What books (and other nerdy intellectual things) will you be treating yourself to this year for the holiday season? I got a couple books in mind, but I'm also using this thread to fish for a couple more.
Early Christian Writings: The Apostolic Fathers
Philosophy of Religion: Selected Readings
Keynes Hayek: The Clash that Defined Modern Economics
Citizens: A Chronicle of the French Revolution
A mid ranged book on logic (not sure which yet)
Kinda all over the map this year. What about you?!?!
Milton produced Paradise Lost for the same reason as a silkworm produces silk. It was an expression of his own nature. - Karl Marx
For the Love of Physics by Walter Lewin is a really good book. The science isn't too heavy and it's mostly his autobiography with explanations of the physics that captivates him.
Any of the Six Easy/Not so Easy Pieces books by Feynman are great for an intuitive approach to physics without getting equation happy.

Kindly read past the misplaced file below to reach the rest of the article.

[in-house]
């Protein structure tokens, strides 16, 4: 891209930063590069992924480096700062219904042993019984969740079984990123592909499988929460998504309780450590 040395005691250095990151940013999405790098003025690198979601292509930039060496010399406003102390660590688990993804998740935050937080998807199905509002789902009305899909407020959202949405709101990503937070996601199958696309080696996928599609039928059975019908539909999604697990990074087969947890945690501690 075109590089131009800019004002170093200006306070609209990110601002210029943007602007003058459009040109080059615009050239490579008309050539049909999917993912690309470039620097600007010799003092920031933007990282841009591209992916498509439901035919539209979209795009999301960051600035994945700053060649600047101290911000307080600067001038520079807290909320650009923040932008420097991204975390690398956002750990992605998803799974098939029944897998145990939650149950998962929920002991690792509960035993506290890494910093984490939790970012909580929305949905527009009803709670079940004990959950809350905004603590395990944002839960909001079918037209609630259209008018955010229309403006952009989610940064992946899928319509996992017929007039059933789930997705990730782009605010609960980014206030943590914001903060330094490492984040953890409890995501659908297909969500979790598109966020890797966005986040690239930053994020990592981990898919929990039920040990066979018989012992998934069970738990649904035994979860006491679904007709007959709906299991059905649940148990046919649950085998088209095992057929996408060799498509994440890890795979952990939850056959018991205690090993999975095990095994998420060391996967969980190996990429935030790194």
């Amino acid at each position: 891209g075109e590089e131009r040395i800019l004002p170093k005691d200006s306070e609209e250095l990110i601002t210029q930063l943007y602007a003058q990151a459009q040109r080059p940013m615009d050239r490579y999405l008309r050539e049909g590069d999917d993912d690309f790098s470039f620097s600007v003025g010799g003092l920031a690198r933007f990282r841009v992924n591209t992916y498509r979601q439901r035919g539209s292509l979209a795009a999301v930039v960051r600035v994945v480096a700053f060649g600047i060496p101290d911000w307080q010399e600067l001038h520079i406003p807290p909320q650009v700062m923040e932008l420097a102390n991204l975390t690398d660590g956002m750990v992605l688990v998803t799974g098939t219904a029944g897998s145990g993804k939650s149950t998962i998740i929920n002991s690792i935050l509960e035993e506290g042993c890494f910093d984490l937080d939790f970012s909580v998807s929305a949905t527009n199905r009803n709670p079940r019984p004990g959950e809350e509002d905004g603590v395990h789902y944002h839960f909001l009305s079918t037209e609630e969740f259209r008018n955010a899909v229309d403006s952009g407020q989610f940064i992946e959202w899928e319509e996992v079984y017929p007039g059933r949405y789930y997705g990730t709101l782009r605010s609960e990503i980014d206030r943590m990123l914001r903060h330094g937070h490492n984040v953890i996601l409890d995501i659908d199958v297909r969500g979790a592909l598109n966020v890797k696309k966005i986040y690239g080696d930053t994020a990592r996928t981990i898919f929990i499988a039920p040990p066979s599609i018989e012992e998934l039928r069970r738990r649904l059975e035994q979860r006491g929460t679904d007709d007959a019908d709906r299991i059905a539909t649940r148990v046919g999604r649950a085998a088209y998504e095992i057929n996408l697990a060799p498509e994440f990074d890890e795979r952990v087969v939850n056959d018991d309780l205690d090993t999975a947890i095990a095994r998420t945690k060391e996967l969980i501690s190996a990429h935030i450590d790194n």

A little more advanced books that you'll need wikipedia to churn through.
Particle or Wave: The Evolution of the Concept of Matter in Modern Physics (History of Science Physics) by Charis Anastopoulos covers a lot of quantum mechanics and how the ideas were formulated. Lots of history and famous physics you don't see discussed outside of the major.
Dr. Euler's Fabulous Formula: Cures Many Mathematical Ills by Paul J. Nahin is an exploration of Euler's really handy formula that's invaluable to engineers, physicists and applied mathematicians as you use it so damn much. He has plenty of other books that are great and it's a very conversational book, though it can get pretty math heavy.
My reading list for my long flight is going to be Div, Grad, Curl, and All That: An Informal Text on Vector Calculus by H. M. Schey just to round out my vector calculus education.